Today trucks are a big part of most auto manufacturers’ balance sheets. GM, Ford and Chrysler generate a large portion of that black ink on their income statements courtesy of the truck lines. Not only are they selling well, but trucks are getting ever more luxurious, rivaling high-end cars for features and appointments so the profits on each truck sold are also sky-high.
Truck maker International-Harvester (IH) was ahead of this trend in the 1970s when it attempted to capitalize on the then-hot RV market and offer-up a pickup based on its Travelall model, the IH competitor to the Chevrolet Suburban.
When I first saw one of these on social media I had no idea even what it was but, apparently, some of the line workers in Ohio that were building International Travelalls had the idea of taking the roof off the back and creating a pickup truck version of that truck-based station wagon.
Like many of today’s more successful trucks, this one was a short bed with four doors and a bias more toward hauling people rather than their things. A modern reference for this might be the Chevrolet Avalanche, for example, which is almost the same concept. There are a lot of similarities that can be drawn between the Chevrolet Avalanche and the International Wagonmaster.
The Wagonmaster was based on the Travelall chassis, sharing the same 119” wheelbase and even GVWs of that vehicle, much like the Avalanche sharing so much of the Suburban’s DNA.
International’s announcement on August 21, 1972 said, “The Wagonmaster combines automobile-type styling and comfort with the durability and trailering capabilities of International’s popular Travelall wagon. Its design features a 5-foot pickup-type bed behind the roomy six person passenger compartment.” International wanted to offer the suburbanites a family pickup and capitalize on a new aspect of the RV market, the fifth-wheel trailer.
The Wagonmaster’s truck origins were definitely in place with available GVWs up to 12,000lbs.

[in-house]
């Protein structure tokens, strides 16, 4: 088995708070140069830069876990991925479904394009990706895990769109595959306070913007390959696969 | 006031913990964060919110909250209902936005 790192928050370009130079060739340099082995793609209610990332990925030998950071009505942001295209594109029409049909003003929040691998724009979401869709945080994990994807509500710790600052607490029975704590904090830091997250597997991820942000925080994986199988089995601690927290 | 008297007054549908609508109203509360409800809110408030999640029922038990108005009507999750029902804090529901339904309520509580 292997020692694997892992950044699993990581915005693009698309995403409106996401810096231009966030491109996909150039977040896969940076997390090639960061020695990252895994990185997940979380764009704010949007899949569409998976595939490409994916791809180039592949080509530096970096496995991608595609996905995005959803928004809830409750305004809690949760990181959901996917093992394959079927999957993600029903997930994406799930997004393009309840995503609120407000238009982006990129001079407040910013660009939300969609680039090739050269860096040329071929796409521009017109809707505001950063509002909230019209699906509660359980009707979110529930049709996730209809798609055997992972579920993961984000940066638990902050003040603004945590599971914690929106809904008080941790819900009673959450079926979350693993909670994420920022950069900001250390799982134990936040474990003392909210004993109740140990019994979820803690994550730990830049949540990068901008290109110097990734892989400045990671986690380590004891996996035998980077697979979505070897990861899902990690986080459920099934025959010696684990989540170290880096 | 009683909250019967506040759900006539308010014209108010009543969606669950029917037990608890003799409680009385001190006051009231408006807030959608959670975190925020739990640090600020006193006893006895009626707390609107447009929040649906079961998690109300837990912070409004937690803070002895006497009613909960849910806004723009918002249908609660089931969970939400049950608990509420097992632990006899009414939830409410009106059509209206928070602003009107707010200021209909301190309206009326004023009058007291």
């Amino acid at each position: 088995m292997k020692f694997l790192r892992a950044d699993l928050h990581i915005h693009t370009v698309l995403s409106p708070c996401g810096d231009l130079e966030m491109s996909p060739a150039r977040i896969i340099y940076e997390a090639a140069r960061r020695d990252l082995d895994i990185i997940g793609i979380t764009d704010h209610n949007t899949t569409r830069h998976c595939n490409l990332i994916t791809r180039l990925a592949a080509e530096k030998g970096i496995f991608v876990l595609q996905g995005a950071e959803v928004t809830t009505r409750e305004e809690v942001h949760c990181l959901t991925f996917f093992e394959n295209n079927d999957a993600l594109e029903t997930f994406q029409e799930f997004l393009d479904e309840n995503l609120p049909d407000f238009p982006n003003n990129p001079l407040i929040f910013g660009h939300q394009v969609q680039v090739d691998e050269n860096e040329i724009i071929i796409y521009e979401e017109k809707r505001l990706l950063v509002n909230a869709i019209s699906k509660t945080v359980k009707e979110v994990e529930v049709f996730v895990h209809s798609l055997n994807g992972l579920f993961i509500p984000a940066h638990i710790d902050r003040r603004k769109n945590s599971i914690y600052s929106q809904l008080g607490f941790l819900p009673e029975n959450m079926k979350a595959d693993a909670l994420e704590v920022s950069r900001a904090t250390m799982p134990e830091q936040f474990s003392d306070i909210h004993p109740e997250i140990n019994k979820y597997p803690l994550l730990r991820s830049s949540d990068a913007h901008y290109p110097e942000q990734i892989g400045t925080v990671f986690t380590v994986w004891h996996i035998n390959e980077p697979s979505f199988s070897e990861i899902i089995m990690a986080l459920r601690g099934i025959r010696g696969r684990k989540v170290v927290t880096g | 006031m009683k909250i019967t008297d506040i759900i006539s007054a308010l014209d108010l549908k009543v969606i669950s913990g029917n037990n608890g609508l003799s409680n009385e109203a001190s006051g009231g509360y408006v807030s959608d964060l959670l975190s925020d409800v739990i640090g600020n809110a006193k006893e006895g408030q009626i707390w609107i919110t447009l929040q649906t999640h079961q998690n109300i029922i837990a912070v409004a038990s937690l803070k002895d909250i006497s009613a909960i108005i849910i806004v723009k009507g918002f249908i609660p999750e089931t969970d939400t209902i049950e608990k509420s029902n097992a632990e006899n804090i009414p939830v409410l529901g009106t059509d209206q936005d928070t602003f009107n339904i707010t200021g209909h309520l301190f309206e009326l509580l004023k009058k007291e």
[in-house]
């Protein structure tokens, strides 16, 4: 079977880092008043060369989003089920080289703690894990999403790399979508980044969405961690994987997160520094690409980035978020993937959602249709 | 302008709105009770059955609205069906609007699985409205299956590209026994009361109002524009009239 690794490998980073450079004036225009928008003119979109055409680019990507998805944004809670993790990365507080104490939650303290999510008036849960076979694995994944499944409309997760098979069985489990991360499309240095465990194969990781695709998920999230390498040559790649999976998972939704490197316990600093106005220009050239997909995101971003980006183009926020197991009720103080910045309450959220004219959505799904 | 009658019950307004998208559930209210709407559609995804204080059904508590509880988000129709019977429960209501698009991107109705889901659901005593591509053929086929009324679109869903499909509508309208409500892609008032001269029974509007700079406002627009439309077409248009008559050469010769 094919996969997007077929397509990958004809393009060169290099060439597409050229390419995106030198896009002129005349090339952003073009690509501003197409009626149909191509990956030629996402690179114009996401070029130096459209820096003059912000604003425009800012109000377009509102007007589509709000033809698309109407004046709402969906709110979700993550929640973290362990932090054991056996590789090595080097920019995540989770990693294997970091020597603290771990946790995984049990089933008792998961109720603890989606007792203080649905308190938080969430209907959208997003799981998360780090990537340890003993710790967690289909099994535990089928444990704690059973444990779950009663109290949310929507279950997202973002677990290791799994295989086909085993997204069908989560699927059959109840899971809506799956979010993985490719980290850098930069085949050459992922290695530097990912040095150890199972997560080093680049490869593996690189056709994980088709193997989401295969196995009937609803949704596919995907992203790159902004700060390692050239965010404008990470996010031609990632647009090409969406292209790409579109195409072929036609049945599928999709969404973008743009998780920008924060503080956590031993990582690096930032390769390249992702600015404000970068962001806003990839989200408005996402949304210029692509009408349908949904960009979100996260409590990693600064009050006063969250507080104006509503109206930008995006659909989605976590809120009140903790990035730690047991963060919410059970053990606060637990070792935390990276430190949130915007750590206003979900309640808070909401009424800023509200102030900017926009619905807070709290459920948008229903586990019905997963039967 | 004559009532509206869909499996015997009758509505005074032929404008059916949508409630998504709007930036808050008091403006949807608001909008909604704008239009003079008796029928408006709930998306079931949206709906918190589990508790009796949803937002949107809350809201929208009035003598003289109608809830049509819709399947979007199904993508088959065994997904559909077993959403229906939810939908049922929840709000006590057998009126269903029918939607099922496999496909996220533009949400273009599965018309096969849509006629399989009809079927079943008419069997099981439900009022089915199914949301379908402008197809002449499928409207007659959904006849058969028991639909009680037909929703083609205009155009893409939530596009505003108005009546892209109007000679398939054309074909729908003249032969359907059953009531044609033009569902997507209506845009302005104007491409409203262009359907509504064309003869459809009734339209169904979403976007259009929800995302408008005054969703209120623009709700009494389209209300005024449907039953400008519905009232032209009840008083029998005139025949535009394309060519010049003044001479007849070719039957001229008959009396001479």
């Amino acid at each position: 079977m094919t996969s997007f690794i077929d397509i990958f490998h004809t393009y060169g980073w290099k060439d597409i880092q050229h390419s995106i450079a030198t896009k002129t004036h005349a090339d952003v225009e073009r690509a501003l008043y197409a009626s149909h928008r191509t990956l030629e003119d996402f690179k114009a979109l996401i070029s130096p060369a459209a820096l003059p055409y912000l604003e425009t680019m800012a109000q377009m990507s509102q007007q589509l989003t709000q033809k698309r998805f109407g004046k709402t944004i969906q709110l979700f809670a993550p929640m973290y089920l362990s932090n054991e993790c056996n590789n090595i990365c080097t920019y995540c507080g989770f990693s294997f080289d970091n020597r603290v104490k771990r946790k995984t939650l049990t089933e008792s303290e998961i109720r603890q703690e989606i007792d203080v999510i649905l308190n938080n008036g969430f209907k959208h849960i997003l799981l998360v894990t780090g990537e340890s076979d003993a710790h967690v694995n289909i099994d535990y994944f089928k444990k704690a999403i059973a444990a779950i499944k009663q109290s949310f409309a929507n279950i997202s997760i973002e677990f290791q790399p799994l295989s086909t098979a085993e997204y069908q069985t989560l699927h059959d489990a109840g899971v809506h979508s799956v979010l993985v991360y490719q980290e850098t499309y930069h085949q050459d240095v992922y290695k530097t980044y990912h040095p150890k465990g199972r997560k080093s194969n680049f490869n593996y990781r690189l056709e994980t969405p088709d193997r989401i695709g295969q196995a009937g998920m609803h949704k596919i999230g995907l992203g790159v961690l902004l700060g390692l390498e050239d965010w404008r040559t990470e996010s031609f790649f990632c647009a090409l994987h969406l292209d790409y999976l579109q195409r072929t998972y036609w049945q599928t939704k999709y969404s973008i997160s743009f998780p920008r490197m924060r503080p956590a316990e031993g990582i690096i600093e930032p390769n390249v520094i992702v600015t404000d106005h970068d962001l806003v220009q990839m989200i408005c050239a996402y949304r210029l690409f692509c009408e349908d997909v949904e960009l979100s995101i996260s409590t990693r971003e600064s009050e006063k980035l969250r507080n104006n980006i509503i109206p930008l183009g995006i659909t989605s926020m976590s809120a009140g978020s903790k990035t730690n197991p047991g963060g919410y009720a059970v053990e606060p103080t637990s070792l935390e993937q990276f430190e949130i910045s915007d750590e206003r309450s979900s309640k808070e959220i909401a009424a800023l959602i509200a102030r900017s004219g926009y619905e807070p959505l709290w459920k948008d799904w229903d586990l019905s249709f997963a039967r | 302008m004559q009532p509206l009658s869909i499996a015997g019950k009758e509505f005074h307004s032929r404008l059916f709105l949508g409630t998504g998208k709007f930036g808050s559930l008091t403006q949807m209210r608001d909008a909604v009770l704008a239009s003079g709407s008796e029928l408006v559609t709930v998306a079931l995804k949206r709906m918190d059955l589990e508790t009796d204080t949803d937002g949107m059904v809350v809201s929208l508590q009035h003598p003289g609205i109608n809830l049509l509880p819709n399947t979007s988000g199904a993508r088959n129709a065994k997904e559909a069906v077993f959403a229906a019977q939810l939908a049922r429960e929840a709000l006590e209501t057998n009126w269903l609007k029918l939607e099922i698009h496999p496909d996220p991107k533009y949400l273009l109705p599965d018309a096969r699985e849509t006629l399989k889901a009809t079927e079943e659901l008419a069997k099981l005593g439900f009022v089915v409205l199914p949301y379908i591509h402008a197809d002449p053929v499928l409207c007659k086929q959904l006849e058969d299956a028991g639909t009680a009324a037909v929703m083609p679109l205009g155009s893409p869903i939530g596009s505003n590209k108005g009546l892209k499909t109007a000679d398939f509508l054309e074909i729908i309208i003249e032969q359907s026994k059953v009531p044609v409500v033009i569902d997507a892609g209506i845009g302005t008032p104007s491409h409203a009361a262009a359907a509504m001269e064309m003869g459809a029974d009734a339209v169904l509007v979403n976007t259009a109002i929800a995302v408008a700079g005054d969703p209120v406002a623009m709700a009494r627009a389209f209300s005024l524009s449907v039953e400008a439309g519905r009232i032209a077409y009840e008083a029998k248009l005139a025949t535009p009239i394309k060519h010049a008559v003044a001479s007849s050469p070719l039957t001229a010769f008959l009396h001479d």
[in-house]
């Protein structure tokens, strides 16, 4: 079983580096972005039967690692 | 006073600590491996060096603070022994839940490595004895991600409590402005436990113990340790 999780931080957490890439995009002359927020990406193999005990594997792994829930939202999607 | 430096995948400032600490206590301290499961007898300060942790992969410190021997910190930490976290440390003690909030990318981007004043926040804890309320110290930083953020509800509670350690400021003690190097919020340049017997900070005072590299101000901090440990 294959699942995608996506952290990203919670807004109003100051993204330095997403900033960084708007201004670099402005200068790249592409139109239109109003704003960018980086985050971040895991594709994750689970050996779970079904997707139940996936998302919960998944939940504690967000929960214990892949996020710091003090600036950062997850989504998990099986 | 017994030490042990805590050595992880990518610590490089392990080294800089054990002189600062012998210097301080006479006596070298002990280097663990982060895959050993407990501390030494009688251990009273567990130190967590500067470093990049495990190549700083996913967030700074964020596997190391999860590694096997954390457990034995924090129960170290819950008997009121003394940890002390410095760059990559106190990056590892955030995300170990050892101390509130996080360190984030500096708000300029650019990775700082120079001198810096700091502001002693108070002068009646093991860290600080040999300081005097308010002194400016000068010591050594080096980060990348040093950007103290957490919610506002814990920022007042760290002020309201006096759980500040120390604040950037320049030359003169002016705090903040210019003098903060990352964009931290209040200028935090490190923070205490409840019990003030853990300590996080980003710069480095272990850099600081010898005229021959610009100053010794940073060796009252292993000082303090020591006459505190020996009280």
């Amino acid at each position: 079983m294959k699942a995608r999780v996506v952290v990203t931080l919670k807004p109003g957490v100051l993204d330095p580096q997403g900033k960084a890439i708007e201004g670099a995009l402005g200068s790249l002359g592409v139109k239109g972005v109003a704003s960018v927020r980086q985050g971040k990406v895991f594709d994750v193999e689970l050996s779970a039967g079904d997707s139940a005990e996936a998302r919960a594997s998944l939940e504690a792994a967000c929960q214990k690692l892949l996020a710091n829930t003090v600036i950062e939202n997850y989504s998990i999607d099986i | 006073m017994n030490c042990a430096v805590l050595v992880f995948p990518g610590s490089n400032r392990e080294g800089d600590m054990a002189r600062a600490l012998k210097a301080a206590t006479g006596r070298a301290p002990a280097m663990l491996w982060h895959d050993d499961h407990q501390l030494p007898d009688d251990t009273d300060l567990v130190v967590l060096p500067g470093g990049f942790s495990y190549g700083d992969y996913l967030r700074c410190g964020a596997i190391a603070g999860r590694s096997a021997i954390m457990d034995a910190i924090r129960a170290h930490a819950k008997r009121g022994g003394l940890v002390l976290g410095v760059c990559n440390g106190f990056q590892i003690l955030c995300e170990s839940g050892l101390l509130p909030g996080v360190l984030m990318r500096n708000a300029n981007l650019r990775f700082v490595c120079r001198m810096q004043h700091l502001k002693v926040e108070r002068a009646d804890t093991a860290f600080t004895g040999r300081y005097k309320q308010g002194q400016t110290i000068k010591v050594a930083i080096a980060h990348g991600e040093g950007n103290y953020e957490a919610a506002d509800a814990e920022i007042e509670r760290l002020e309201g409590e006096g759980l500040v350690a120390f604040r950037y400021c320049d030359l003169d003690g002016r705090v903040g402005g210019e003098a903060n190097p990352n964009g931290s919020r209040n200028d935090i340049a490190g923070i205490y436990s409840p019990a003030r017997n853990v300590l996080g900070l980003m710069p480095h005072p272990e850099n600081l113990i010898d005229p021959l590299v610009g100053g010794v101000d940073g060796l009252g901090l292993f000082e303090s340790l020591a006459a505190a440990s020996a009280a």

The Travelall was already eyeing more upscale buyers so the Wagonmaster shared things like available fancy interiors and luxury features. You could get one in Standard, Deluxe or Custom trim level with things like color-keyed nylon or vinyl seats (hey, that was a big deal in those days), tinted glass, air conditioning and more. Even a two-tone paint job was on the options list.
In today’s market this thing would sell like hotcakes but this was the early 1970s with the Wagonmaster debuting in 1973. International’s designers were very specifically targeting the market for fifth wheel haulers with the RV industry experiencing a huge boom in those days and the company’s advertisements all touted how well it could tow these things around.
Unfortunately there was a problem with this. You see, the Wagonmaster was so closely tied to the Travelall that very few components were changed and the bed was so short and the rear wheels so close to the end of the cab, you really couldn’t haul a fifth wheel after all. This was not lost on the press of the era who gladly jumped on the bandwagon of sharing this fact with the motoring public. Furthermore, International’s pickup and Travelall sales were already in the dumps and the future was not bright for any of these vehicles.
One of the solutions that was offered was putting the fifth wheel hitch behind the rear axle of the truck, rather than over the axle as is done with a fifth wheel. Unfortunately this made the truck handle extremely poorly and ruined the advantages of a fifth wheel.
It only took two years of very poor sales to spell the Wagonmaster’s demise.
While you can find pictures and even the occasional unit for sale on the Internet, where anything is possible, seeing one of these restored in the real world is a rare sight indeed.
The world has lots of examples of situations where being the first to market was a big failure, followed by others who took the idea and ran with it. Apple wasn’t the first with a portable music player, but they saw a hit where others saw loss. And Kaiser-Fraser had a sports car before Chevrolet had a Corvette.
Funny to look at all the mid-size pickups that are more people than stuff haulers that flood the streets nowadays including my own truck. But, in 1973, International was just a bit too far ahead of its time and ended up behind the eight ball. That and the fact that this was targeted specifically to fifth wheel buyers yet couldn’t haul a fifth wheel well might have been a contributing factor.